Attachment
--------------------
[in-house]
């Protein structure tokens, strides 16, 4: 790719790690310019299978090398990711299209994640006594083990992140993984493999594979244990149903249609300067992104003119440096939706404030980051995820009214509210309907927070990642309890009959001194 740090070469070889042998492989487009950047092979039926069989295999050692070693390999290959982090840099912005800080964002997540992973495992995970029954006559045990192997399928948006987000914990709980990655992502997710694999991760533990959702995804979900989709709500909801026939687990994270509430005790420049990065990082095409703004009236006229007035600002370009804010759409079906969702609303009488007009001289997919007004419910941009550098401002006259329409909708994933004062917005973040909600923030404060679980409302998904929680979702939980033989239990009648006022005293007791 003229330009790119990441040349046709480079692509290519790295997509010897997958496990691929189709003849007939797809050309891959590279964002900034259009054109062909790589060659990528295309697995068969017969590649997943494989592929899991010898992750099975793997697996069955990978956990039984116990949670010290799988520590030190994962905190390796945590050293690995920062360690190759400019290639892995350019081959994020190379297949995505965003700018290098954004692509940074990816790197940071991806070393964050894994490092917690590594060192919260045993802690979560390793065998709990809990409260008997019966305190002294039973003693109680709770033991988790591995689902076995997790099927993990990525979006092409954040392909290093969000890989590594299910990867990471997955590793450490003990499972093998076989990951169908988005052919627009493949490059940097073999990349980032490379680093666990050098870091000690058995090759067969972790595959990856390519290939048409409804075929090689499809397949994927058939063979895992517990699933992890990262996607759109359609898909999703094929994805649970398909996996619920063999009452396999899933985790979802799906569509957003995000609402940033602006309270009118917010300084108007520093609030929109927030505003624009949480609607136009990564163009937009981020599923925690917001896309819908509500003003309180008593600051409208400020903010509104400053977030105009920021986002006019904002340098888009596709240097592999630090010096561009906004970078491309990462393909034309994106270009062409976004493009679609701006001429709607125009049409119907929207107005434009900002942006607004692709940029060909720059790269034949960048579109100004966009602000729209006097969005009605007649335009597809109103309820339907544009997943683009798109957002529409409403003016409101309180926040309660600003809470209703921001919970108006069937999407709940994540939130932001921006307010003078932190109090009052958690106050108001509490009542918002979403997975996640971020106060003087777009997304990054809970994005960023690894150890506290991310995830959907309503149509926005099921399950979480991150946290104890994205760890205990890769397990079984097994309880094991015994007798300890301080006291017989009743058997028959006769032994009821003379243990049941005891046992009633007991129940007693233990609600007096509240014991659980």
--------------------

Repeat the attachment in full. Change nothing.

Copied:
[in-house]
């Protein structure tokens, strides 16, 4: 790719790690310019299978090398990711299209994640006594083990992140993984493999594979244990149903249609300067992104003119440096939706404030980051995820009214509210309907927070990642309890009959001194 740090070469070889042998492989487009950047092979039926069989295999050692070693390999290959982090840099912005800080964002997540992973495992995970029954006559045990192997399928948006987000914990709980990655992502997710694999991760533990959702995804979900989709709500909801026939687990994270509430005790420049990065990082095409703004009236006229007035600002370009804010759409079906969702609303009488007009001289997919007004419910941009550098401002006259329409909708994933004062917005973040909600923030404060679980409302998904929680979702939980033989239990009648006022005293007791 003229330009790119990441040349046709480079692509290519790295997509010897997958496990691929189709003849007939797809050309891959590279964002900034259009054109062909790589060659990528295309697995068969017969590649997943494989592929899991010898992750099975793997697996069955990978956990039984116990949670010290799988520590030190994962905190390796945590050293690995920062360690190759400019290639892995350019081959994020190379297949995505965003700018290098954004692509940074990816790197940071991806070393964050894994490092917690590594060192919260045993802690979560390793065998709990809990409260008997019966305190002294039973003693109680709770033991988790591995689902076995997790099927993990990525979006092409954040392909290093969000890989590594299910990867990471997955590793450490003990499972093998076989990951169908988005052919627009493949490059940097073999990349980032490379680093666990050098870091000690058995090759067969972790595959990856390519290939048409409804075929090689499809397949994927058939063979895992517990699933992890990262996607759109359609898909999703094929994805649970398909996996619920063999009452396999899933985790979802799906569509957003995000609402940033602006309270009118917010300084108007520093609030929109927030505003624009949480609607136009990564163009937009981020599923925690917001896309819908509500003003309180008593600051409208400020903010509104400053977030105009920021986002006019904002340098888009596709240097592999630090010096561009906004970078491309990462393909034309994106270009062409976004493009679609701006001429709607125009049409119907929207107005434009900002942006607004692709940029060909720059790269034949960048579109100004966009602000729209006097969005009605007649335009597809109103309820339907544009997943683009798109957002529409409403003016409101309180926040309660600003809470209703921001919970108006069937999407709940994540939130932001921006307010003078932190109090009052958690106050108001509490009542918002979403997975996640971020106060003087777009997304990054809970994005960023690894150890506290991310995830959907309503149509926005099921399950979480991150946290104890994205760890205990890769397990079984097994309880094991015994007798300890301080006291017989009743058997028959006769032994009821003379243990049941005891046992009633007991129940007693233990609600007096509240014991659980």